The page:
State Authorization Regulations
State Authorization Regulations
What are the State Authorization Regulations?
The new regulations were published by the USDOE in the Federal Register (Chapter 34, § 600.9(c)). They require all institutions of higher education to seek authorization in every state (and territory) in which they “operate” in order to maintain eligibility for federal financial aid. These regulations specifically include distance education (online learning, correspondence courses, etc), previously assumed inapplicable by most institutions.
This legislation is facing opposition both in Congress and the United States District Court of the District of Columbia. However, regardless of the new regulations, institutions are required to comply with state legislation. State agencies are now newly aware that schools could be operating in their states without authorization and it is increasingly important to ensure that EOU is not one of them.
What does this mean for EOU?
Because most state regulations were created long before the introduction of online learning, the approval process is not universal. Some states charge heavy fees and many states have recurring authorization renewal periods. EOU will now need to track and monitor students, programs, and state regulation changes. Federal financial aid for students is at risk if an audited institution has not complied with applicable regulations. EOU may be forced to turn away students from certain states due to the cost of seeking authorization there.
What do we need to do?
1. Monitor marketing efforts for our distance programs
Many states require additional authorization paperwork or fees for distance programs that market directly to students in their state. Be sure to check with Tracy Hayes, Director of Enrollment Management Operations, before directly marketing a distance program to out of state students.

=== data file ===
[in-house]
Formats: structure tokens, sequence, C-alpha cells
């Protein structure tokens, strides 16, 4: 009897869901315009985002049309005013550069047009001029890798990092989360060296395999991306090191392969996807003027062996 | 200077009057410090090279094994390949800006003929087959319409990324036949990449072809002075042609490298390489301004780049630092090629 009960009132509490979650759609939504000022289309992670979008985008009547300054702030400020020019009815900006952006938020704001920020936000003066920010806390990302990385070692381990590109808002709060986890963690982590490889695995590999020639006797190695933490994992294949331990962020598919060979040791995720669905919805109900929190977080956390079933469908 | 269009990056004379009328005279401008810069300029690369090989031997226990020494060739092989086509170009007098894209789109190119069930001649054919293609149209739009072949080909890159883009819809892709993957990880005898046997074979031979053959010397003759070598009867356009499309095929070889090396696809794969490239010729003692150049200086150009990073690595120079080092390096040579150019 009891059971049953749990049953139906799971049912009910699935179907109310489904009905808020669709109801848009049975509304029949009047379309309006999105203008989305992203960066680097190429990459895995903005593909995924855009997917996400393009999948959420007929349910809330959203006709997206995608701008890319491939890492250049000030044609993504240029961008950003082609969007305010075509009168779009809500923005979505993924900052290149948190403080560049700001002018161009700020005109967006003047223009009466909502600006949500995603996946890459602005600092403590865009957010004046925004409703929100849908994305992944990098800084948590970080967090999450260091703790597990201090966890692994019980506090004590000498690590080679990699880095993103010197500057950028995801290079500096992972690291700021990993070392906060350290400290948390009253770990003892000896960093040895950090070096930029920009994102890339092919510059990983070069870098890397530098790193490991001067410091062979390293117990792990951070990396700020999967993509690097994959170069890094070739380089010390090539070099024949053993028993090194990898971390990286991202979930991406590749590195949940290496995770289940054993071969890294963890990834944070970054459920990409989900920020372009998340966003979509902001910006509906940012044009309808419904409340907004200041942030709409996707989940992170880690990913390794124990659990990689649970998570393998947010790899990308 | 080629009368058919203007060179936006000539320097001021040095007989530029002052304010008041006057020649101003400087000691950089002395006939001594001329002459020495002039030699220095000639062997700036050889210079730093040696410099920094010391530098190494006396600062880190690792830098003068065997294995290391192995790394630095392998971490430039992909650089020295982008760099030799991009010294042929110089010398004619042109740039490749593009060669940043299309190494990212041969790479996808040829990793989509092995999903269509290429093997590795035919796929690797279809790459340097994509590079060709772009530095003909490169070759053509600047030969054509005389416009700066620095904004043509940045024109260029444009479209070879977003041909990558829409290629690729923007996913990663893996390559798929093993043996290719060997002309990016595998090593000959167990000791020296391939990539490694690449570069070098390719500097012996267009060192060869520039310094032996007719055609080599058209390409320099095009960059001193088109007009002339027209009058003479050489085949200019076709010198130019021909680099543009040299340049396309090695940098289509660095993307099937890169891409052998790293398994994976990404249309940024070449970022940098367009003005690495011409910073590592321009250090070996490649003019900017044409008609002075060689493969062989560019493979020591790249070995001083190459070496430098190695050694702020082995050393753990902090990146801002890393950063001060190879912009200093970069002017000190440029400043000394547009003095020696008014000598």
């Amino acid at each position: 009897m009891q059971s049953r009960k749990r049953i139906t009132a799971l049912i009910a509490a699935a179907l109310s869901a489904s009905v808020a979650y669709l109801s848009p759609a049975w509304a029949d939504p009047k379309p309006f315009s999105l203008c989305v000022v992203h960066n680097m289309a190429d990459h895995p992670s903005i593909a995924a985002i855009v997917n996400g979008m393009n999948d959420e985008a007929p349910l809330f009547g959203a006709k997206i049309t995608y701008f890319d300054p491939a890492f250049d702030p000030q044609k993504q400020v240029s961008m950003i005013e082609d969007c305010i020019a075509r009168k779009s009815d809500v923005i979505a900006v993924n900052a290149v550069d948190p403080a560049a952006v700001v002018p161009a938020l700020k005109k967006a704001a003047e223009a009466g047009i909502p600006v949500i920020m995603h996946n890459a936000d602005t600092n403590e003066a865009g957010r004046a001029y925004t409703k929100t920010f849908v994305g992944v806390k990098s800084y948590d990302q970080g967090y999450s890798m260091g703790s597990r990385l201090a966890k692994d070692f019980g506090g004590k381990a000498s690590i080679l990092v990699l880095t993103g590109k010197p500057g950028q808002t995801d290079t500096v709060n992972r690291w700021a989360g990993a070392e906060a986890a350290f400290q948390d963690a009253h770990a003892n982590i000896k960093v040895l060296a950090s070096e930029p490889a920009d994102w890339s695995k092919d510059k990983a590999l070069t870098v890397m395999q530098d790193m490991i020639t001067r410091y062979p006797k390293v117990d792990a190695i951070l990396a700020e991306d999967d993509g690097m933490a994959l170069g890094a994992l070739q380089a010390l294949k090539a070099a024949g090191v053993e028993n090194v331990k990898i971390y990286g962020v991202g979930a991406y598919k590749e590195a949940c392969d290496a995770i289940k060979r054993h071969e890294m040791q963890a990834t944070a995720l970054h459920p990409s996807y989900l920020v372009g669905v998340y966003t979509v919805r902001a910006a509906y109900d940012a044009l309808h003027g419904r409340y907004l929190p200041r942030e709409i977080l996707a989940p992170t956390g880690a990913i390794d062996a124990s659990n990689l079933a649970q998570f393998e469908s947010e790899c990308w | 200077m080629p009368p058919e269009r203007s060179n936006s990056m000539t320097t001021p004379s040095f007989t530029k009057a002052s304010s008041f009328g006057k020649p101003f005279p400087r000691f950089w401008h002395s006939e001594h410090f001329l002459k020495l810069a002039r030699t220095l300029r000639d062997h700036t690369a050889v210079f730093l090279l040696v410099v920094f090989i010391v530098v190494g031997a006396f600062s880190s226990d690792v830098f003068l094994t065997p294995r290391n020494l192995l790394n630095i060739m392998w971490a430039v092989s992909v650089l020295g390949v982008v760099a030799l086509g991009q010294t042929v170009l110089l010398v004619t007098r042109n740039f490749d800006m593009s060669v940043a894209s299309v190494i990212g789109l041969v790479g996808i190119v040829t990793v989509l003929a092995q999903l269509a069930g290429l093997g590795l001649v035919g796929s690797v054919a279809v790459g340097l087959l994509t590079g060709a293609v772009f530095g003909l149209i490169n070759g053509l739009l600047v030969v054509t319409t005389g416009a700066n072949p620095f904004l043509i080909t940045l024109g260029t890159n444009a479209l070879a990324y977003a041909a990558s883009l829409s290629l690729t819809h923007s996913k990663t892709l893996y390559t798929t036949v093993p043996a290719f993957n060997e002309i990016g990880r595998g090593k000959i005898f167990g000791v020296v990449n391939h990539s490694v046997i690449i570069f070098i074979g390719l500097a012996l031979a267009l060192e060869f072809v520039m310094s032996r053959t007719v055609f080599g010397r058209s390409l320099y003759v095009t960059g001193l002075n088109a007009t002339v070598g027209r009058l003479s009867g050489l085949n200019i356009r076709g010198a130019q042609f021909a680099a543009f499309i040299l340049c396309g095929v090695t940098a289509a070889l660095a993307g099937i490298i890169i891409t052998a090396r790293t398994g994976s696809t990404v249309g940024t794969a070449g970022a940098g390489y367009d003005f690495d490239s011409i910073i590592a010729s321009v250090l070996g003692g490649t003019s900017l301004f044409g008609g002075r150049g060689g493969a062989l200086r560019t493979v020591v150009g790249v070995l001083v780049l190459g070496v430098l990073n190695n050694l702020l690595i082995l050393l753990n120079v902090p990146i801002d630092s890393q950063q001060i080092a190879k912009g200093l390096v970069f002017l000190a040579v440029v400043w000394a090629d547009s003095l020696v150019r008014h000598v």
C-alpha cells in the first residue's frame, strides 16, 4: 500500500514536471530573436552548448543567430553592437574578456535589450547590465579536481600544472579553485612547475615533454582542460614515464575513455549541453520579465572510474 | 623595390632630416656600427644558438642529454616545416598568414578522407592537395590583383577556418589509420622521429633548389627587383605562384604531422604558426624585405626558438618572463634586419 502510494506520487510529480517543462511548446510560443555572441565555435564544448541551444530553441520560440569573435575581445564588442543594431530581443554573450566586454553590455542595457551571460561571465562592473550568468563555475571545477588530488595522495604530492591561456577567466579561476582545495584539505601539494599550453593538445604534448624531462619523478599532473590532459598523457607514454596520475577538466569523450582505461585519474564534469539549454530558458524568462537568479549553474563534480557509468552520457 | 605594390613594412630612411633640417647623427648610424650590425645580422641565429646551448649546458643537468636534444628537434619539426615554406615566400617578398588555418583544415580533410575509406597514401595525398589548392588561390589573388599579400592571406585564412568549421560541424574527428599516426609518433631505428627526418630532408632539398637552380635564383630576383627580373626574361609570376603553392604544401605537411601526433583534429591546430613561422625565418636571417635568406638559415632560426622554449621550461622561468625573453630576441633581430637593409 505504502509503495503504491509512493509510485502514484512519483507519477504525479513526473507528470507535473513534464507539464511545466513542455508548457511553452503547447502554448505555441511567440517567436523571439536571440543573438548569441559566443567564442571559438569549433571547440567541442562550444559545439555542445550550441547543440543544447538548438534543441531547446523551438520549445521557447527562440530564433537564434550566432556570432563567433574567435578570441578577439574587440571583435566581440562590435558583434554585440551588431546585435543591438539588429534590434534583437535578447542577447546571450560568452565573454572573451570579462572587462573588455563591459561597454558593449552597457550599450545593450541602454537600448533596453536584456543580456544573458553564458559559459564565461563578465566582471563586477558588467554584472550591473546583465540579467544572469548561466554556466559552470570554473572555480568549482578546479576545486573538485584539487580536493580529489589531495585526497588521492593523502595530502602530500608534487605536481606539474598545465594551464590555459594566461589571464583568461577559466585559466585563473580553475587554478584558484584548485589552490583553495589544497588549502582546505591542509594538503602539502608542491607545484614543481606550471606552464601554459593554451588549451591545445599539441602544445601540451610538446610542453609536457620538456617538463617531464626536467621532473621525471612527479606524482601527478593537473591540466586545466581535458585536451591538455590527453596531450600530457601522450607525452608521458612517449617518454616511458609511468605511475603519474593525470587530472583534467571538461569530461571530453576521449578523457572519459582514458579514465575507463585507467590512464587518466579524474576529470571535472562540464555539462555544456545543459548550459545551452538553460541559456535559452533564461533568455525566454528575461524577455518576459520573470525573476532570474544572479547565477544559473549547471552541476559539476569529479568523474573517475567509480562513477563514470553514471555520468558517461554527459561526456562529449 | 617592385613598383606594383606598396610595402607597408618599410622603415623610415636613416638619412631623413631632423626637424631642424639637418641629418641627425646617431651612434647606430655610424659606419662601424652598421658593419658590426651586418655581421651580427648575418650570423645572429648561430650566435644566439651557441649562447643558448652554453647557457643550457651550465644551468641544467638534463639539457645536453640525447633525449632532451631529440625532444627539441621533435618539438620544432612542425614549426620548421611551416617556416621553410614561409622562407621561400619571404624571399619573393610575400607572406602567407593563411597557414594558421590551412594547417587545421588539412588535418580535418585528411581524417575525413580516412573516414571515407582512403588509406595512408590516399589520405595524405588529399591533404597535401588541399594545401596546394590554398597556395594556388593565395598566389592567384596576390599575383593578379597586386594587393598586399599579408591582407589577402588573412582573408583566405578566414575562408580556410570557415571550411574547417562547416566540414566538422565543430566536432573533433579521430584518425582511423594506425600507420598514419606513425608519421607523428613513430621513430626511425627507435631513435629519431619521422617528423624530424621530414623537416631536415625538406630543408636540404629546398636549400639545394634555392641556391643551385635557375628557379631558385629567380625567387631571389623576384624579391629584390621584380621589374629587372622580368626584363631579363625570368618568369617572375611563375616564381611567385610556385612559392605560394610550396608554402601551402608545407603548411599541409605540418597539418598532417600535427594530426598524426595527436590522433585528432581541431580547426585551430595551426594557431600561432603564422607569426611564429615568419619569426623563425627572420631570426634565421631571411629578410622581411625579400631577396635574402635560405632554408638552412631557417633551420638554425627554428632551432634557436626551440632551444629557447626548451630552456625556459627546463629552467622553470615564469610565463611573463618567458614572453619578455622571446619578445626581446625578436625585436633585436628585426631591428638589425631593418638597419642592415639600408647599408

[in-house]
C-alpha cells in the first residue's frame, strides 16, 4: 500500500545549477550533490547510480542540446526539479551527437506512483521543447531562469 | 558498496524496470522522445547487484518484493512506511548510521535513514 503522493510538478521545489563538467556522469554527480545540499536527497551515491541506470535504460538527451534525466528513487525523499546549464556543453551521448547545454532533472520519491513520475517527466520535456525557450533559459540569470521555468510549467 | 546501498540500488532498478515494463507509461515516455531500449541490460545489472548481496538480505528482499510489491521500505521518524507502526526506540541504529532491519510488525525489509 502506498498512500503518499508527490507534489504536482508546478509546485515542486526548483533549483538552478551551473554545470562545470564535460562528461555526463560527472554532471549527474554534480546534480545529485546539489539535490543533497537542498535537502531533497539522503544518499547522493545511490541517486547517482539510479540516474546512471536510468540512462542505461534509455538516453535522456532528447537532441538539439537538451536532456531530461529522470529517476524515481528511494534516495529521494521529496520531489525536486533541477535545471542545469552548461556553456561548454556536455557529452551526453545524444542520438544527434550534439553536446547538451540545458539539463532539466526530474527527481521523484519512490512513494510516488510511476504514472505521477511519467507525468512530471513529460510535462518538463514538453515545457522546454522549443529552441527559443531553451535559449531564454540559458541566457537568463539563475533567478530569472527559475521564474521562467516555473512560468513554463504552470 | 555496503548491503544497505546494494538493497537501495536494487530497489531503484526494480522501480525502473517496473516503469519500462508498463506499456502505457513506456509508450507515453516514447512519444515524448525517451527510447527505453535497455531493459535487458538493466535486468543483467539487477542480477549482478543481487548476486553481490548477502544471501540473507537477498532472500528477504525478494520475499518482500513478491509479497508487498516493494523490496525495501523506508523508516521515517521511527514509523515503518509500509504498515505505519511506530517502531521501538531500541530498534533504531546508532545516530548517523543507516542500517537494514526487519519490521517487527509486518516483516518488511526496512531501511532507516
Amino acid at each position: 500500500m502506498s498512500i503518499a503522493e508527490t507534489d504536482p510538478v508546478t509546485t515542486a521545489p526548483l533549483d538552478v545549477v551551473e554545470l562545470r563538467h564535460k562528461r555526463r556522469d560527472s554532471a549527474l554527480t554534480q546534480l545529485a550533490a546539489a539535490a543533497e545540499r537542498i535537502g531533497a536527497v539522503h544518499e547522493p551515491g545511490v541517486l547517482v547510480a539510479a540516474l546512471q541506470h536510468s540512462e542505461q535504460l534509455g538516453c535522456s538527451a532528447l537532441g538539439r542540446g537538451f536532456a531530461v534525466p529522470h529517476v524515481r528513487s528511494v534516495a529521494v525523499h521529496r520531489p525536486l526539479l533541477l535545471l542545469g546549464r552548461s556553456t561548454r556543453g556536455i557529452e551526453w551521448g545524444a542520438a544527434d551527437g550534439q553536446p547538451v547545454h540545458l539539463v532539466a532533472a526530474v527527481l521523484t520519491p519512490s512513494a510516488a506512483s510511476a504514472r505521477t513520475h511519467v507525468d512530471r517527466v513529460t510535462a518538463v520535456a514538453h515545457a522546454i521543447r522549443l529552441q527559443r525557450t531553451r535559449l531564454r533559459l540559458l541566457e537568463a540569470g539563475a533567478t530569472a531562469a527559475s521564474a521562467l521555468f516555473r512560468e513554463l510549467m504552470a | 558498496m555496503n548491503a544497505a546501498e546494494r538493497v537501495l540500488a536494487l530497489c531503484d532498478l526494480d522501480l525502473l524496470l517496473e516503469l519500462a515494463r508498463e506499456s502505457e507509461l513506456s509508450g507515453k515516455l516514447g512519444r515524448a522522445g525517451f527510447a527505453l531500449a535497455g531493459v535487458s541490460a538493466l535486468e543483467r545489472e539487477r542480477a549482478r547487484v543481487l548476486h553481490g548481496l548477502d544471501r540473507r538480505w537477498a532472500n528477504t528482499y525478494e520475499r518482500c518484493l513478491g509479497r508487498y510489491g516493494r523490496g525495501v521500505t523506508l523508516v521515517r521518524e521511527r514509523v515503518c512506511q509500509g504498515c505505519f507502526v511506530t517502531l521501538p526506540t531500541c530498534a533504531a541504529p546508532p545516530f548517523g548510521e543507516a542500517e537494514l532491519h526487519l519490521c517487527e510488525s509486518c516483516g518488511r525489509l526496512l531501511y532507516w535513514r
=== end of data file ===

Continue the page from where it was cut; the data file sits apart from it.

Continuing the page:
2. Keep track of prospective and current students’ internships, practica, and state of residence
Prospective online students residing in some states may be ineligible to apply for our programs if we are not authorized to operate in their state. Students participating in internships and practica in another state may also face restrictions. Faculty members must notify their college dean as well as Tracy Hayes, a minimum of 30 days prior to permitting a student to begin an internship or practicum that takes place in another state.
3. Provide information to students and faculty members
This site will be updated as EOU takes steps to comply with the new regulations. Students interested in communicating with their home state authorizing agency or our accrediting body (NWCCU) can do so according to the information provided below. We will need to provide updated contact information to all of our current and prosepctive students, as well as documentation of our authorizaton upon request.
Student Complaint Process
In addition to the state authorization regulations, we are also required to provide students with information about the complaint process in each state as well as with our own accrediting agency.(Federal Register, Chapter 34, § 668.43 (b)). The information below will change as we learn more about each agency. Some states are reviewing their current complaint processes or do not yet have one. As information becomes available, we shall post it here as a reference for EOU faculty, staff, and students.
In compliance with federal Department of Education regulations, students may follow this link for information about filing consumer complaints with their state authorizing agency.
Students may also file a complaint with EOU’s regional accrediting agency, NWCCU (Northwest Commission on Colleges and Universities). Please follow this link to the organization’s contact information page.
Student Complaint Resolution
Eastern Oregon University aims to resolve all student complaints in a fair and expedient manner. Students wishing to file a formal complaint must first seek resolution through institutional grievance procedures. Students may also contact Student Affairs for more information.
If a complaint cannot be resolved internally, students may also file a complaint with the Oregon State Board of Higher Education or with the Northwest Commission on Colleges and Universities, accrediting body.
If distance students residing in another state wish to file a formal complaint with their home state authorizing agency after exhausting internal avenues, they may do so using the links below:
District of Columbia
Director of Enrollment Management Operations